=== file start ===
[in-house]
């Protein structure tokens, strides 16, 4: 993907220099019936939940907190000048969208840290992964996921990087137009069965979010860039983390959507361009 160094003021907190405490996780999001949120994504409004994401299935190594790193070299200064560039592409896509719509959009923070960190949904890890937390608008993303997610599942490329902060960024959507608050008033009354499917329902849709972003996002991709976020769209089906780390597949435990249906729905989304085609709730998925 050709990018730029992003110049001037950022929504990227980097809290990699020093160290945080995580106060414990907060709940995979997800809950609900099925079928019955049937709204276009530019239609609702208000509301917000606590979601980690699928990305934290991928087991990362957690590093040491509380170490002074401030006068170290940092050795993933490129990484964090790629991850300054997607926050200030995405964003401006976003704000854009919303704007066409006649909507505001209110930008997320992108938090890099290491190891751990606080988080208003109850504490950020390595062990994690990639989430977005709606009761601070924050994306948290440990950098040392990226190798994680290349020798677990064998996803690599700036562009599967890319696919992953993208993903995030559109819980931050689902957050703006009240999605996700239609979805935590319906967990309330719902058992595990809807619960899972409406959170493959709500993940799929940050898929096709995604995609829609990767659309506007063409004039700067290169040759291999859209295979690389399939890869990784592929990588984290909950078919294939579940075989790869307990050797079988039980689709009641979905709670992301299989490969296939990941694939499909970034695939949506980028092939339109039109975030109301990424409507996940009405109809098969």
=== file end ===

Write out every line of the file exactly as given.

[in-house]
């Protein structure tokens, strides 16, 4: 993907220099019936939940907190000048969208840290992964996921990087137009069965979010860039983390959507361009 160094003021907190405490996780999001949120994504409004994401299935190594790193070299200064560039592409896509719509959009923070960190949904890890937390608008993303997610599942490329902060960024959507608050008033009354499917329902849709972003996002991709976020769209089906780390597949435990249906729905989304085609709730998925 050709990018730029992003110049001037950022929504990227980097809290990699020093160290945080995580106060414990907060709940995979997800809950609900099925079928019955049937709204276009530019239609609702208000509301917000606590979601980690699928990305934290991928087991990362957690590093040491509380170490002074401030006068170290940092050795993933490129990484964090790629991850300054997607926050200030995405964003401006976003704000854009919303704007066409006649909507505001209110930008997320992108938090890099290491190891751990606080988080208003109850504490950020390595062990994690990639989430977005709606009761601070924050994306948290440990950098040392990226190798994680290349020798677990064998996803690599700036562009599967890319696919992953993208993903995030559109819980931050689902957050703006009240999605996700239609979805935590319906967990309330719902058992595990809807619960899972409406959170493959709500993940799929940050898929096709995604995609829609990767659309506007063409004039700067290169040759291999859209295979690389399939890869990784592929990588984290909950078919294939579940075989790869307990050797079988039980689709009641979905709670992301299989490969296939990941694939499909970034695939949506980028092939339109039109975030109301990424409507996940009405109809098969």